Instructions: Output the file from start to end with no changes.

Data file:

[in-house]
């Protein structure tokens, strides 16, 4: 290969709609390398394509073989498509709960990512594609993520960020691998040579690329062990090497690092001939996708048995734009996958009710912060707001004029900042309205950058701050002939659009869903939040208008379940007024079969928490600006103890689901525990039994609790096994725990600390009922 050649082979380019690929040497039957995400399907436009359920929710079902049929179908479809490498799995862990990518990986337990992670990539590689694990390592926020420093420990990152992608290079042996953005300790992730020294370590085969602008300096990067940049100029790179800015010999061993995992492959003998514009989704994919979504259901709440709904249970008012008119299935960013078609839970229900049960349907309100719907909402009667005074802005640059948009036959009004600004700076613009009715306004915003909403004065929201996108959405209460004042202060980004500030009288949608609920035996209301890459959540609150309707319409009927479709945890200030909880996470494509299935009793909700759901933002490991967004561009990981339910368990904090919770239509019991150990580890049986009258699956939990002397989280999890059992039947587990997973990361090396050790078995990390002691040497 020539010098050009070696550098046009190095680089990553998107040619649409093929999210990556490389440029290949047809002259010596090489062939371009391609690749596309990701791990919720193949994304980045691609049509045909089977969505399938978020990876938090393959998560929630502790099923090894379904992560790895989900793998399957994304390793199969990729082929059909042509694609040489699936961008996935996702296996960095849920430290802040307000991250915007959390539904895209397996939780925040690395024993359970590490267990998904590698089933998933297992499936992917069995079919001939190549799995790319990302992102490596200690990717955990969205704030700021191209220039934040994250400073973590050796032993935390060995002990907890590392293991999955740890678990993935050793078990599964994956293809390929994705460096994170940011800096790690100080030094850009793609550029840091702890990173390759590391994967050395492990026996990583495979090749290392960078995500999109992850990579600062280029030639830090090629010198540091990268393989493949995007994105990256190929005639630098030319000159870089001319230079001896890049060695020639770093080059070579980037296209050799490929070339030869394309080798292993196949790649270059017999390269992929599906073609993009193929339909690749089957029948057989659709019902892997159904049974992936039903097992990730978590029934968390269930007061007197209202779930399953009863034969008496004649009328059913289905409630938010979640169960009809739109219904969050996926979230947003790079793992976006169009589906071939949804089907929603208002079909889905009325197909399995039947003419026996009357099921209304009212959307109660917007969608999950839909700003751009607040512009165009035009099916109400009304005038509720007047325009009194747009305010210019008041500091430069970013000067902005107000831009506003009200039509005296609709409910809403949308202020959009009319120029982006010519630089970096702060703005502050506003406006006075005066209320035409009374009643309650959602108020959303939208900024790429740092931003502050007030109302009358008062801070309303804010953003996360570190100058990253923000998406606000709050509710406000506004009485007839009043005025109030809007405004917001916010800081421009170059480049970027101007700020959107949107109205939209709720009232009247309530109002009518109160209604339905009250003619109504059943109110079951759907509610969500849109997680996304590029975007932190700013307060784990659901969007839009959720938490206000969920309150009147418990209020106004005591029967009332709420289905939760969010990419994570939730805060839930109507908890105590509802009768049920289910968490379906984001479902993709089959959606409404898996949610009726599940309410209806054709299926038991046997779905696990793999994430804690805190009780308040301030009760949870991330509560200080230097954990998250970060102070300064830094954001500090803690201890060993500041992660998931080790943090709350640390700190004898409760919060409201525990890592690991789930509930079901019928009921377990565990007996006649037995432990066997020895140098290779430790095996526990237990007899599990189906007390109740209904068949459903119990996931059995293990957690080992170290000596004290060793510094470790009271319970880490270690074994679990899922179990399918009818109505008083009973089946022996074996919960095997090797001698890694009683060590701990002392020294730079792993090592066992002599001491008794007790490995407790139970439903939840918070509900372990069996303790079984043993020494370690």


[in-house]
């Protein structure tokens, strides 16, 4: 290969709609390398394509073989498509709960990512594609993520960020691998040579690329062990090497690092001939996708048995734009996958009710912060707001004029900042309205950058701050002939659009869903939040208008379940007024079969928490600006103890689901525990039994609790096994725990600390009922 050649082979380019690929040497039957995400399907436009359920929710079902049929179908479809490498799995862990990518990986337990992670990539590689694990390592926020420093420990990152992608290079042996953005300790992730020294370590085969602008300096990067940049100029790179800015010999061993995992492959003998514009989704994919979504259901709440709904249970008012008119299935960013078609839970229900049960349907309100719907909402009667005074802005640059948009036959009004600004700076613009009715306004915003909403004065929201996108959405209460004042202060980004500030009288949608609920035996209301890459959540609150309707319409009927479709945890200030909880996470494509299935009793909700759901933002490991967004561009990981339910368990904090919770239509019991150990580890049986009258699956939990002397989280999890059992039947587990997973990361090396050790078995990390002691040497 020539010098050009070696550098046009190095680089990553998107040619649409093929999210990556490389440029290949047809002259010596090489062939371009391609690749596309990701791990919720193949994304980045691609049509045909089977969505399938978020990876938090393959998560929630502790099923090894379904992560790895989900793998399957994304390793199969990729082929059909042509694609040489699936961008996935996702296996960095849920430290802040307000991250915007959390539904895209397996939780925040690395024993359970590490267990998904590698089933998933297992499936992917069995079919001939190549799995790319990302992102490596200690990717955990969205704030700021191209220039934040994250400073973590050796032993935390060995002990907890590392293991999955740890678990993935050793078990599964994956293809390929994705460096994170940011800096790690100080030094850009793609550029840091702890990173390759590391994967050395492990026996990583495979090749290392960078995500999109992850990579600062280029030639830090090629010198540091990268393989493949995007994105990256190929005639630098030319000159870089001319230079001896890049060695020639770093080059070579980037296209050799490929070339030869394309080798292993196949790649270059017999390269992929599906073609993009193929339909690749089957029948057989659709019902892997159904049974992936039903097992990730978590029934968390269930007061007197209202779930399953009863034969008496004649009328059913289905409630938010979640169960009809739109219904969050996926979230947003790079793992976006169009589906071939949804089907929603208002079909889905009325197909399995039947003419026996009357099921209304009212959307109660917007969608999950839909700003751009607040512009165009035009099916109400009304005038509720007047325009009194747009305010210019008041500091430069970013000067902005107000831009506003009200039509005296609709409910809403949308202020959009009319120029982006010519630089970096702060703005502050506003406006006075005066209320035409009374009643309650959602108020959303939208900024790429740092931003502050007030109302009358008062801070309303804010953003996360570190100058990253923000998406606000709050509710406000506004009485007839009043005025109030809007405004917001916010800081421009170059480049970027101007700020959107949107109205939209709720009232009247309530109002009518109160209604339905009250003619109504059943109110079951759907509610969500849109997680996304590029975007932190700013307060784990659901969007839009959720938490206000969920309150009147418990209020106004005591029967009332709420289905939760969010990419994570939730805060839930109507908890105590509802009768049920289910968490379906984001479902993709089959959606409404898996949610009726599940309410209806054709299926038991046997779905696990793999994430804690805190009780308040301030009760949870991330509560200080230097954990998250970060102070300064830094954001500090803690201890060993500041992660998931080790943090709350640390700190004898409760919060409201525990890592690991789930509930079901019928009921377990565990007996006649037995432990066997020895140098290779430790095996526990237990007899599990189906007390109740209904068949459903119990996931059995293990957690080992170290000596004290060793510094470790009271319970880490270690074994679990899922179990399918009818109505008083009973089946022996074996919960095997090797001698890694009683060590701990002392020294730079792993090592066992002599001491008794007790490995407790139970439903939840918070509900372990069996303790079984043993020494370690």